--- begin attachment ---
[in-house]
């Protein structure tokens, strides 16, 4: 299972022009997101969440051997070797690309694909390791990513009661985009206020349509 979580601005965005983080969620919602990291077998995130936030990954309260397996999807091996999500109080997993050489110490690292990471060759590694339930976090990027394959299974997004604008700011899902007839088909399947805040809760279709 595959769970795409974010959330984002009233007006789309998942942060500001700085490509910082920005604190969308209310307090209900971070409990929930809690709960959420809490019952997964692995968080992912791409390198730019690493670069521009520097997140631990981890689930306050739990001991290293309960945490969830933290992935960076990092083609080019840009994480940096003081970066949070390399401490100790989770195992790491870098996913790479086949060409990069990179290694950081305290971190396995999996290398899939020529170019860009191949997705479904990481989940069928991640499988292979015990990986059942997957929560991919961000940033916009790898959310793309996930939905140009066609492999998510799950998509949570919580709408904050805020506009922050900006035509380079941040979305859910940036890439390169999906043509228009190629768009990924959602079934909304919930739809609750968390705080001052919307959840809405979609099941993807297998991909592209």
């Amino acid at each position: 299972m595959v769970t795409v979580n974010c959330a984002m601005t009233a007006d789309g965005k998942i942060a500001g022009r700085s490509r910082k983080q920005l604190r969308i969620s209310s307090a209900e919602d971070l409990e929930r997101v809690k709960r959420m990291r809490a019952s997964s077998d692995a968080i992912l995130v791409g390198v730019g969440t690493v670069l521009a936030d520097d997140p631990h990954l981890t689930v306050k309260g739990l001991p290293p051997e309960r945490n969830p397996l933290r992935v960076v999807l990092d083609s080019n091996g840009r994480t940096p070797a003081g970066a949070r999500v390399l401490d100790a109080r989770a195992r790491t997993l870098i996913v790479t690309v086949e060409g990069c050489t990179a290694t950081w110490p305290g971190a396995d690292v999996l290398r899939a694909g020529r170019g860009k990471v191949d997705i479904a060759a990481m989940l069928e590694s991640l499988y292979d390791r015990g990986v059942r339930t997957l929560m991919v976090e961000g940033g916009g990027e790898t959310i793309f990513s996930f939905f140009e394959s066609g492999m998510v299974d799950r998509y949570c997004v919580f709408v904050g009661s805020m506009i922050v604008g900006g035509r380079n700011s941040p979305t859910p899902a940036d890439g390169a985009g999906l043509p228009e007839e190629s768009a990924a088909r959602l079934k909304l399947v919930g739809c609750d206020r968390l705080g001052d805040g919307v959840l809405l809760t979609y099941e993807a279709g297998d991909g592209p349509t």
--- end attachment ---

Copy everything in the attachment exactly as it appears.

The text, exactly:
[in-house]
């Protein structure tokens, strides 16, 4: 299972022009997101969440051997070797690309694909390791990513009661985009206020349509 979580601005965005983080969620919602990291077998995130936030990954309260397996999807091996999500109080997993050489110490690292990471060759590694339930976090990027394959299974997004604008700011899902007839088909399947805040809760279709 595959769970795409974010959330984002009233007006789309998942942060500001700085490509910082920005604190969308209310307090209900971070409990929930809690709960959420809490019952997964692995968080992912791409390198730019690493670069521009520097997140631990981890689930306050739990001991290293309960945490969830933290992935960076990092083609080019840009994480940096003081970066949070390399401490100790989770195992790491870098996913790479086949060409990069990179290694950081305290971190396995999996290398899939020529170019860009191949997705479904990481989940069928991640499988292979015990990986059942997957929560991919961000940033916009790898959310793309996930939905140009066609492999998510799950998509949570919580709408904050805020506009922050900006035509380079941040979305859910940036890439390169999906043509228009190629768009990924959602079934909304919930739809609750968390705080001052919307959840809405979609099941993807297998991909592209």
């Amino acid at each position: 299972m595959v769970t795409v979580n974010c959330a984002m601005t009233a007006d789309g965005k998942i942060a500001g022009r700085s490509r910082k983080q920005l604190r969308i969620s209310s307090a209900e919602d971070l409990e929930r997101v809690k709960r959420m990291r809490a019952s997964s077998d692995a968080i992912l995130v791409g390198v730019g969440t690493v670069l521009a936030d520097d997140p631990h990954l981890t689930v306050k309260g739990l001991p290293p051997e309960r945490n969830p397996l933290r992935v960076v999807l990092d083609s080019n091996g840009r994480t940096p070797a003081g970066a949070r999500v390399l401490d100790a109080r989770a195992r790491t997993l870098i996913v790479t690309v086949e060409g990069c050489t990179a290694t950081w110490p305290g971190a396995d690292v999996l290398r899939a694909g020529r170019g860009k990471v191949d997705i479904a060759a990481m989940l069928e590694s991640l499988y292979d390791r015990g990986v059942r339930t997957l929560m991919v976090e961000g940033g916009g990027e790898t959310i793309f990513s996930f939905f140009e394959s066609g492999m998510v299974d799950r998509y949570c997004v919580f709408v904050g009661s805020m506009i922050v604008g900006g035509r380079n700011s941040p979305t859910p899902a940036d890439g390169a985009g999906l043509p228009e007839e190629s768009a990924a088909r959602l079934k909304l399947v919930g739809c609750d206020r968390l705080g001052d805040g919307v959840l809405l809760t979609y099941e993807a279709g297998d991909g592209p349509t």